Medicines to be ordered for three months - Minister | Daily News

Medicines to be ordered for three months - Minister

Officials told to use India’s US$ 50 mn credit line:

Health Minister Dr. Keheliya Rambukwella yesterday (14) instructed to the relevant departments to order medicines sufficient for three months instead of one month.

This will reduce the shortage of medicines and medical equipment that may occur in the future, the Minister noted.

The Minister stated so at a discussion held at the Health Ministry premises where ministry officials and suppliers participated.

Minister Rambukwella also gave instructions to pay close attention to the maximum use of the Indian Credit Line for the health sector. He also told officials to take necessary measures to apply the Indian Credit Line programme in a more effective manner for the country.

The country will receive the necessary medicines and medical equipment for the next six months under the aid programmes of the Asian Infrastructure Investment Bank and the United Nations office for Project Services, the Ministry noted.

Rambukwella noted that even when the Indian Credit Line is over, medicine supply should continue unabated and steps should be taken to receive the other donations and aid more efficiently. The Minister pointed out that steps should be taken to speed up the programmes for obtaining aid, including AIA.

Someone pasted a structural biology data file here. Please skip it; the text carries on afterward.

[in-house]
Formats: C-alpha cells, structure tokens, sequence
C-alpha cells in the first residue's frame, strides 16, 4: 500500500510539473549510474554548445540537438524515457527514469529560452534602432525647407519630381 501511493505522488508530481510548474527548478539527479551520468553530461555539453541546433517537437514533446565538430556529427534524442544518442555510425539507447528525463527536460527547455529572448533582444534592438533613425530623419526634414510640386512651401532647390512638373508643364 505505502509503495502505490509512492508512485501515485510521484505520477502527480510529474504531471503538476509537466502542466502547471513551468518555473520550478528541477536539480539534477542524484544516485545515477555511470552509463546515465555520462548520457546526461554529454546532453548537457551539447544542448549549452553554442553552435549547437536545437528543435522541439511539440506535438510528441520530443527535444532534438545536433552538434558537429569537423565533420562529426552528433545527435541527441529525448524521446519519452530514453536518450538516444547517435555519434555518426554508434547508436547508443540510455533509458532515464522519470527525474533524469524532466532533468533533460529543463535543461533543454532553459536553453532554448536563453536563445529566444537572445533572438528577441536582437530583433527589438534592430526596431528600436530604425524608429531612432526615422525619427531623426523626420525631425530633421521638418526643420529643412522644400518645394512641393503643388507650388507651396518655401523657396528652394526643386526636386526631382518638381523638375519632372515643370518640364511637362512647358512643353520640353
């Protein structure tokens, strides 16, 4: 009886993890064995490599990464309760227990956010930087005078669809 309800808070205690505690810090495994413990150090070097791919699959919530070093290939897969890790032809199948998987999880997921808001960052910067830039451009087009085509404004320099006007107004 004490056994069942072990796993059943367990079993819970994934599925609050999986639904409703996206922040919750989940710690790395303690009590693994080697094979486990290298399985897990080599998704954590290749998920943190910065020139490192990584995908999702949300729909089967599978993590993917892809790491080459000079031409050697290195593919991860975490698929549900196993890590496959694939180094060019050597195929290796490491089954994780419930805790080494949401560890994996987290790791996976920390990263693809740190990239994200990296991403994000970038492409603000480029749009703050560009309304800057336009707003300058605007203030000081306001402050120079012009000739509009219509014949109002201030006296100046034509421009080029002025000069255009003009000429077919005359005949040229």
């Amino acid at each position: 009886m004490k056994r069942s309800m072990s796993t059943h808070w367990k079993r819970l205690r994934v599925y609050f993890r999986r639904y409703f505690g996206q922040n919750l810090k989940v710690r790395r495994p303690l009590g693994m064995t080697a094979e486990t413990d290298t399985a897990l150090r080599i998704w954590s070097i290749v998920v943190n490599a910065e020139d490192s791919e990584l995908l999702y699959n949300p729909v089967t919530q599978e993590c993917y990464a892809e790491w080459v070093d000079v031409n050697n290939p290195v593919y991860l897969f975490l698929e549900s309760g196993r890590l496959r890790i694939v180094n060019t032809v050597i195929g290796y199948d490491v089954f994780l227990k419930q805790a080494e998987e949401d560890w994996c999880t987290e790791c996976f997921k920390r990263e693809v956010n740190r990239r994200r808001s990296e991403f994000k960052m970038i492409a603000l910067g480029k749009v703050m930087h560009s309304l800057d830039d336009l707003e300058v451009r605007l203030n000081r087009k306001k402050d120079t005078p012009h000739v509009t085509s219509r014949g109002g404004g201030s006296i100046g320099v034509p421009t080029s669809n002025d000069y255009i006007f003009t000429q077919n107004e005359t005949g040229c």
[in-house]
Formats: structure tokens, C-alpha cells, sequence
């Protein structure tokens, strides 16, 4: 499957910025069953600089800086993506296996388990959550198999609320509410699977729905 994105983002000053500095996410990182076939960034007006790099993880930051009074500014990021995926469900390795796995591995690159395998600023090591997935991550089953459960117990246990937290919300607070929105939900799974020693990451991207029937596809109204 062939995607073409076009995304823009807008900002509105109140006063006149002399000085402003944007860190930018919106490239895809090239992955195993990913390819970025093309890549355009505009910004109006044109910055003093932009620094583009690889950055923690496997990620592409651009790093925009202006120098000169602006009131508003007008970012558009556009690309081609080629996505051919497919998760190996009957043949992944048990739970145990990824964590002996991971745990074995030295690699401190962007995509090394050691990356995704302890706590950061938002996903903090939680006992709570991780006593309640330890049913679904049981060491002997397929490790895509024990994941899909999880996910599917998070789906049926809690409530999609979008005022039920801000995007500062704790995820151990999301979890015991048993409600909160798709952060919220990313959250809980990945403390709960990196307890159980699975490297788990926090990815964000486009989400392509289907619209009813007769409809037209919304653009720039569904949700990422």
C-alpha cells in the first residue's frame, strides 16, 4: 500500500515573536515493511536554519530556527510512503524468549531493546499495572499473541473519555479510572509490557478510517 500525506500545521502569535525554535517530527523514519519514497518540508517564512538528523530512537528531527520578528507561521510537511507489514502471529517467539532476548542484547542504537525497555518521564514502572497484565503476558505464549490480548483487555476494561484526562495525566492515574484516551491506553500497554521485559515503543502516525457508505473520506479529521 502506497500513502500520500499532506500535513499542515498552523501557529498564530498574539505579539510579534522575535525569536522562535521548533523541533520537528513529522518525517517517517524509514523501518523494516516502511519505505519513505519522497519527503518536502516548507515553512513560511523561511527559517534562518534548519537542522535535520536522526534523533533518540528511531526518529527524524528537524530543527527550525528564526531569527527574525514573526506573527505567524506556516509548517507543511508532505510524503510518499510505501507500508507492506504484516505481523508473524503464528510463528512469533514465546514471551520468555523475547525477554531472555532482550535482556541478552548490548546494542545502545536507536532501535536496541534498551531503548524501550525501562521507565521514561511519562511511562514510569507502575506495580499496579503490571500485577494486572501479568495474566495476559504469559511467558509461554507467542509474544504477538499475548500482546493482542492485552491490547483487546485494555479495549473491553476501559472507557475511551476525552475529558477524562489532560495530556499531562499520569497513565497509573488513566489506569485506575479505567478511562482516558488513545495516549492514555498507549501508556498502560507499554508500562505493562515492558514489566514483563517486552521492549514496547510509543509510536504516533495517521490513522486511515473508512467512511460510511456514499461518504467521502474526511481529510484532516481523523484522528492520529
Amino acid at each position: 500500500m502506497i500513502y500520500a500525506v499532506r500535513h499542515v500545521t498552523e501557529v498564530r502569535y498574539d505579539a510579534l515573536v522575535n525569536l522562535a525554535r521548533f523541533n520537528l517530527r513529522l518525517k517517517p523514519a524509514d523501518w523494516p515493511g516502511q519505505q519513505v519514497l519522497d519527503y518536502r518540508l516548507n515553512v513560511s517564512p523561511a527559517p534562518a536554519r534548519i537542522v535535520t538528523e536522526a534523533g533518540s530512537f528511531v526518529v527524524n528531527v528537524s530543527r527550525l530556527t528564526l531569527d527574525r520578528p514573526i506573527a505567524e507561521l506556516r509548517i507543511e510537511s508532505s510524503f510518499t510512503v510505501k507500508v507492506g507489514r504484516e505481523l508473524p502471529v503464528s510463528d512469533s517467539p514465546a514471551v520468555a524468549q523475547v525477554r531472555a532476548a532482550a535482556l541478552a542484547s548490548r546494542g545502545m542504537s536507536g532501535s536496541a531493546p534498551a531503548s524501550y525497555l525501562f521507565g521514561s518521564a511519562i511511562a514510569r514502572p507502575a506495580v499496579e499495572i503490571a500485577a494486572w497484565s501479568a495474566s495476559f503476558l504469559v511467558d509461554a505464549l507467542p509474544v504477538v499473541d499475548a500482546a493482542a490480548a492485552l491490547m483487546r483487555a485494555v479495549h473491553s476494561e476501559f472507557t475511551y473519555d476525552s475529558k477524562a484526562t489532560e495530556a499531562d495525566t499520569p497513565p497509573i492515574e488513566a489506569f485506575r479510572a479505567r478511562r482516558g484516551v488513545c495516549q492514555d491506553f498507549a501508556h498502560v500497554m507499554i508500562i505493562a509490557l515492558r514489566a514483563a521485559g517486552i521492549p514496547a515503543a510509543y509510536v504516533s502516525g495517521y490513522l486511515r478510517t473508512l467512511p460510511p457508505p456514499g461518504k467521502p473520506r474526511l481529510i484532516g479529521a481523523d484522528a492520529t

In the meantime, under the Indian credit line facility, US$ 50 million has been allocated to the private sector to buy essential medicines and medical equipment and the minister instructed the relevant suppliers to use it for the related purchases as soon as possible.

Meanwhile, Minister Rambukwella also met with the private pharmacy owners’ association and the problems in the field were discussed. In particular, the existing problems regarding the raw materials required for the production of medicines, as well as the problems caused by the increase in the price of medicines were discussed.

The minister pointed out that it is a need of the hour to update the Act by changing the outdated laws and regulations of the National Medicines Regulatory Authority.


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